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Russia considering gasoline export ban as domestic fuel prices rise

Russian energy minister Nikolai Shulginov said July 22 that the Kremlin is considering introducing a ban on gasoline exports from next week as domestic fuel prices rise.

Gasoline prices in Russia have risen in recent weeks on the back of a boom in domestic tourism, as a result of coronavirus restrictions which complicate foreign travel.

“If exchange prices remain at their current record levels, the process of banning gasoline exports will be launched next week,” Shulginov said.

He added that the government is also considering signing agreements with oil companies regulating wholesale gasoline volumes and prices and increasing the compulsory exchange trading volume to 15%. The current compulsory exchange trading volume is 11%.

Prices for 95 gasoline on the St Petersburg International Mercantile Exchange (SPIMEX) reached a record level of Rb 60,000/t July 22, while 92 gasoline was priced at Rb 57,487/t, up 30% year to date.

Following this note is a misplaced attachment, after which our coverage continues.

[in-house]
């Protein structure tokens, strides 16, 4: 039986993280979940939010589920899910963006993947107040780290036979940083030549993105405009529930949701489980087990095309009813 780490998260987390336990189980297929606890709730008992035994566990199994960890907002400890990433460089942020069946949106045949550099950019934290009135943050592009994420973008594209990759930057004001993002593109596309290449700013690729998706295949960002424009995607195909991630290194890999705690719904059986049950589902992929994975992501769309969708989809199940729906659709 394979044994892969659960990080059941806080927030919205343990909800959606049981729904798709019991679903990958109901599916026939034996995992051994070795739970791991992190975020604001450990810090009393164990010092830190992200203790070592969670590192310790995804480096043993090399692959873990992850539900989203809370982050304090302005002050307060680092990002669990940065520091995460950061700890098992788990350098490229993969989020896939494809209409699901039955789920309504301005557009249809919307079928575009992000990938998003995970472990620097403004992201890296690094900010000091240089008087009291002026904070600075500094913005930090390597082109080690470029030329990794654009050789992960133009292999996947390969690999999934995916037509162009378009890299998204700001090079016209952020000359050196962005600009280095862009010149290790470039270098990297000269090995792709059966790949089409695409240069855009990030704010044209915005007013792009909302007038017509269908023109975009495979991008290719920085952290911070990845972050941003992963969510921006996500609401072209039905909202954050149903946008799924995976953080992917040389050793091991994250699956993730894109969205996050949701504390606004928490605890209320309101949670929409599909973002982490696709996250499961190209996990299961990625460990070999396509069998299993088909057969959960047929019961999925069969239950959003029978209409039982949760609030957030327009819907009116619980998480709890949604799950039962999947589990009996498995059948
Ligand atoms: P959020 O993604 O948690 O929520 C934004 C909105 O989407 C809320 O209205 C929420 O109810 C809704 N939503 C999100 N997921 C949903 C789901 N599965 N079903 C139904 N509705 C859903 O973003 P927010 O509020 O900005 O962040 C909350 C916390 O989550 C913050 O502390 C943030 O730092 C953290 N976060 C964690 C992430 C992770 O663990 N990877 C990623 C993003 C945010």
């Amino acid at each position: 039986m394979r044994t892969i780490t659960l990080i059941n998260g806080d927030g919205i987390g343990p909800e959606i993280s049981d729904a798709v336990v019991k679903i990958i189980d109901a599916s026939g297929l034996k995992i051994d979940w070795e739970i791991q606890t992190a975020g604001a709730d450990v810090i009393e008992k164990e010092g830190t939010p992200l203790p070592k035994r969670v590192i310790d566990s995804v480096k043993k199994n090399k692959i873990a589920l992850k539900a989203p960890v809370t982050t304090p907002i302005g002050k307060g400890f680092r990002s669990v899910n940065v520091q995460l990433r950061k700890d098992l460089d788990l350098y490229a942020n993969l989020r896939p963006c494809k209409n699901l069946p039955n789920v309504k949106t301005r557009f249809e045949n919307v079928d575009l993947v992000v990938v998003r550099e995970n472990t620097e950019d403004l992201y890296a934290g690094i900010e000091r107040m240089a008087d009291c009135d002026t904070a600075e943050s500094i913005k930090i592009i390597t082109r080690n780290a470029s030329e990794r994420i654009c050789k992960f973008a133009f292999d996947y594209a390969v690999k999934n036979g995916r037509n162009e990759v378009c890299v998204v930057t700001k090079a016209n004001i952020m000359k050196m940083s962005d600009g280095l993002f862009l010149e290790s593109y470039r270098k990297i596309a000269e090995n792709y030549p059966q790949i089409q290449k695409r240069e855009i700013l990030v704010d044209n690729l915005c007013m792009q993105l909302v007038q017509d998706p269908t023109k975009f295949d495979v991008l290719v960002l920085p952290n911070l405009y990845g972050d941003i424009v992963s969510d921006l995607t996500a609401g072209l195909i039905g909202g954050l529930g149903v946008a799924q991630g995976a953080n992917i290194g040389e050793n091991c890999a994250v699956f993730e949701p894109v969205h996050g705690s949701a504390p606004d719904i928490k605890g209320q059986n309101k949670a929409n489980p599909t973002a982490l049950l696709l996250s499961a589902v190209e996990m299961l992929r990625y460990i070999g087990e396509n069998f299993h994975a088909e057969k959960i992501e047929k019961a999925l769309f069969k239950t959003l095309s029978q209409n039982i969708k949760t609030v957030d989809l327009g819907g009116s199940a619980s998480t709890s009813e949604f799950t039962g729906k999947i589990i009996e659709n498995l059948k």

S&P Global Platts assessed gasoline premium unleaded FCA basis Moscow at Rb60.40/mt July 22, and gasoline regular unleaded FCA basis Moscow at Rb58.55/mt.

Shulginov said that the recent growth in wholesale gasoline prices will not significantly impact retail prices for the end consumer. This is partly due to the dampening mechanism, which compensates Russian oil companies when domestic prices are below export netbacks.

“Also, after the completion of scheduled maintenance at refineries by the end of July, the increase in gasoline production will help stabilize exchange prices,” Shulginov said.

Russia has considered a similar export ban on oil products before. At the end of April the energy ministry published a draft outlining a potential ban on gasoline exports for three months aimed at easing pressure on domestic prices. However, in May Deputy Prime Minister Alexander Novak said that due to sufficient availability and the fact that Russia only exports around 10% of gasoline production. there was no need for an export ban.
Source: Platts

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